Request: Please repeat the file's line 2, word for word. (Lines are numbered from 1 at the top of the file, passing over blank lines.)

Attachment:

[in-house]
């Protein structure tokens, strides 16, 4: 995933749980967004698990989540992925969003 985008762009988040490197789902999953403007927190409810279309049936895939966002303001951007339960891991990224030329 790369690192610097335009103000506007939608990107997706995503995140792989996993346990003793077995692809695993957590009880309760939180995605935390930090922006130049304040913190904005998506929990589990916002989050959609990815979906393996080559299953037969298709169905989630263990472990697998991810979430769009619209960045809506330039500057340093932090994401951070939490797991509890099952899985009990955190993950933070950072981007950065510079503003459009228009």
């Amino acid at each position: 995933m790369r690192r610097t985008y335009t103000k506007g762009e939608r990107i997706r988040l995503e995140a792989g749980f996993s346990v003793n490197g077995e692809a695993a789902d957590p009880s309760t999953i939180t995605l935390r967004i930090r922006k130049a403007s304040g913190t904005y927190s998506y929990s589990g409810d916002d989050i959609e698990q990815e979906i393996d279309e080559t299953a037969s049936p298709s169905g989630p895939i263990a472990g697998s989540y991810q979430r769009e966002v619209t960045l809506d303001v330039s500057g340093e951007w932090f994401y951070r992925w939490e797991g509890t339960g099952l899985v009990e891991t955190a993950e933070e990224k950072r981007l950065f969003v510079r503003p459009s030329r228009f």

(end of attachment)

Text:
């Protein structure tokens, strides 16, 4: 995933749980967004698990989540992925969003 985008762009988040490197789902999953403007927190409810279309049936895939966002303001951007339960891991990224030329 790369690192610097335009103000506007939608990107997706995503995140792989996993346990003793077995692809695993957590009880309760939180995605935390930090922006130049304040913190904005998506929990589990916002989050959609990815979906393996080559299953037969298709169905989630263990472990697998991810979430769009619209960045809506330039500057340093932090994401951070939490797991509890099952899985009990955190993950933070950072981007950065510079503003459009228009």